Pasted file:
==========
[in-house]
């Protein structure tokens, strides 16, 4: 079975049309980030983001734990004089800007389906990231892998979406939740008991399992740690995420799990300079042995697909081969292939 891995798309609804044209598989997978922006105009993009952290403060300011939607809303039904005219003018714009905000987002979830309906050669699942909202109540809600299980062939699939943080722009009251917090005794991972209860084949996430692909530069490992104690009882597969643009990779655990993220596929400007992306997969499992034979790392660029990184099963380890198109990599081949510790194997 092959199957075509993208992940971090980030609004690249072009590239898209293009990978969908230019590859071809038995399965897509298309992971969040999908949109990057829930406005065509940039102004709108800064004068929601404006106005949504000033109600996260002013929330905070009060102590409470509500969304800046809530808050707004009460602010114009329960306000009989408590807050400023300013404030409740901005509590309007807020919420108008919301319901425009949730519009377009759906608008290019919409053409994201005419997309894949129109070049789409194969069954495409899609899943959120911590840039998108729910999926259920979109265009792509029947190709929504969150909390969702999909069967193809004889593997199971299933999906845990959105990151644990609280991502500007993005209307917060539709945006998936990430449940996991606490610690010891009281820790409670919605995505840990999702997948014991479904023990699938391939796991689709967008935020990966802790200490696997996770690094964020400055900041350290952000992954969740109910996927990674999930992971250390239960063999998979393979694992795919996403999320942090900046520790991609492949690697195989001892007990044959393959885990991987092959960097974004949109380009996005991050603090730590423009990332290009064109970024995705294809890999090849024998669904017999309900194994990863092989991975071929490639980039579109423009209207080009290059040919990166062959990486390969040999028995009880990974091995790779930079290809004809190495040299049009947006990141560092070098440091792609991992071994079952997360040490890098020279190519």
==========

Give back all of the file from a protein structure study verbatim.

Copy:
[in-house]
């Protein structure tokens, strides 16, 4: 079975049309980030983001734990004089800007389906990231892998979406939740008991399992740690995420799990300079042995697909081969292939 891995798309609804044209598989997978922006105009993009952290403060300011939607809303039904005219003018714009905000987002979830309906050669699942909202109540809600299980062939699939943080722009009251917090005794991972209860084949996430692909530069490992104690009882597969643009990779655990993220596929400007992306997969499992034979790392660029990184099963380890198109990599081949510790194997 092959199957075509993208992940971090980030609004690249072009590239898209293009990978969908230019590859071809038995399965897509298309992971969040999908949109990057829930406005065509940039102004709108800064004068929601404006106005949504000033109600996260002013929330905070009060102590409470509500969304800046809530808050707004009460602010114009329960306000009989408590807050400023300013404030409740901005509590309007807020919420108008919301319901425009949730519009377009759906608008290019919409053409994201005419997309894949129109070049789409194969069954495409899609899943959120911590840039998108729910999926259920979109265009792509029947190709929504969150909390969702999909069967193809004889593997199971299933999906845990959105990151644990609280991502500007993005209307917060539709945006998936990430449940996991606490610690010891009281820790409670919605995505840990999702997948014991479904023990699938391939796991689709967008935020990966802790200490696997996770690094964020400055900041350290952000992954969740109910996927990674999930992971250390239960063999998979393979694992795919996403999320942090900046520790991609492949690697195989001892007990044959393959885990991987092959960097974004949109380009996005991050603090730590423009990332290009064109970024995705294809890999090849024998669904017999309900194994990863092989991975071929490639980039579109423009209207080009290059040919990166062959990486390969040999028995009880990974091995790779930079290809004809190495040299049009947006990141560092070098440091792609991992071994079952997360040490890098020279190519």